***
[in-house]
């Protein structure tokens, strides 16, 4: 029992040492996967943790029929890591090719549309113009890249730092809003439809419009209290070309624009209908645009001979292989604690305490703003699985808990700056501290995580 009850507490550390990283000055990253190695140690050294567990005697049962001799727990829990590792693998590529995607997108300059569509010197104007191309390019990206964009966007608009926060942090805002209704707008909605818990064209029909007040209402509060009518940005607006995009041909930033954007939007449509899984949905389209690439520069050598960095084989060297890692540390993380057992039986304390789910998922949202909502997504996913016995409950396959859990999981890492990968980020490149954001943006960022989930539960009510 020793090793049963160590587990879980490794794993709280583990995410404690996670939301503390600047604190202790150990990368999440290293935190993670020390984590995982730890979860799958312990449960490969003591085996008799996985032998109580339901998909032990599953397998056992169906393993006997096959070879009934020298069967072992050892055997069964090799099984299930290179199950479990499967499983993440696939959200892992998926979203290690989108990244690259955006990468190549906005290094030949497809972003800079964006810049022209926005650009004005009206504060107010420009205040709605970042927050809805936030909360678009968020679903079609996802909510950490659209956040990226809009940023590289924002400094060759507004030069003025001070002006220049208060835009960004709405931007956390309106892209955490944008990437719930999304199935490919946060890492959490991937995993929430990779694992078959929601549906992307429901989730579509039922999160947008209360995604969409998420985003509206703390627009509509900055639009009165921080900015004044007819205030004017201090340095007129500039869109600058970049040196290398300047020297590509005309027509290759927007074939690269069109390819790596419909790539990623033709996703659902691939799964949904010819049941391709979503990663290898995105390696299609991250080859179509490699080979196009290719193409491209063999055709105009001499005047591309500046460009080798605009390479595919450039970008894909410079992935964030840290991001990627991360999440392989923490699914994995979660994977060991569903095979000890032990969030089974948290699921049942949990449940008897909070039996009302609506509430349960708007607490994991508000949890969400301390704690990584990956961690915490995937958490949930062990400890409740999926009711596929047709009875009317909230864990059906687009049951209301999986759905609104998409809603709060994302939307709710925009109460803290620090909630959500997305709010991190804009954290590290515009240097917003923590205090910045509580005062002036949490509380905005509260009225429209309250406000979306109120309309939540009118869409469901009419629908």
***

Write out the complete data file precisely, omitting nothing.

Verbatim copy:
[in-house]
């Protein structure tokens, strides 16, 4: 029992040492996967943790029929890591090719549309113009890249730092809003439809419009209290070309624009209908645009001979292989604690305490703003699985808990700056501290995580 009850507490550390990283000055990253190695140690050294567990005697049962001799727990829990590792693998590529995607997108300059569509010197104007191309390019990206964009966007608009926060942090805002209704707008909605818990064209029909007040209402509060009518940005607006995009041909930033954007939007449509899984949905389209690439520069050598960095084989060297890692540390993380057992039986304390789910998922949202909502997504996913016995409950396959859990999981890492990968980020490149954001943006960022989930539960009510 020793090793049963160590587990879980490794794993709280583990995410404690996670939301503390600047604190202790150990990368999440290293935190993670020390984590995982730890979860799958312990449960490969003591085996008799996985032998109580339901998909032990599953397998056992169906393993006997096959070879009934020298069967072992050892055997069964090799099984299930290179199950479990499967499983993440696939959200892992998926979203290690989108990244690259955006990468190549906005290094030949497809972003800079964006810049022209926005650009004005009206504060107010420009205040709605970042927050809805936030909360678009968020679903079609996802909510950490659209956040990226809009940023590289924002400094060759507004030069003025001070002006220049208060835009960004709405931007956390309106892209955490944008990437719930999304199935490919946060890492959490991937995993929430990779694992078959929601549906992307429901989730579509039922999160947008209360995604969409998420985003509206703390627009509509900055639009009165921080900015004044007819205030004017201090340095007129500039869109600058970049040196290398300047020297590509005309027509290759927007074939690269069109390819790596419909790539990623033709996703659902691939799964949904010819049941391709979503990663290898995105390696299609991250080859179509490699080979196009290719193409491209063999055709105009001499005047591309500046460009080798605009390479595919450039970008894909410079992935964030840290991001990627991360999440392989923490699914994995979660994977060991569903095979000890032990969030089974948290699921049942949990449940008897909070039996009302609506509430349960708007607490994991508000949890969400301390704690990584990956961690915490995937958490949930062990400890409740999926009711596929047709009875009317909230864990059906687009049951209301999986759905609104998409809603709060994302939307709710925009109460803290620090909630959500997305709010991190804009954290590290515009240097917003923590205090910045509580005062002036949490509380905005509260009225429209309250406000979306109120309309939540009118869409469901009419629908």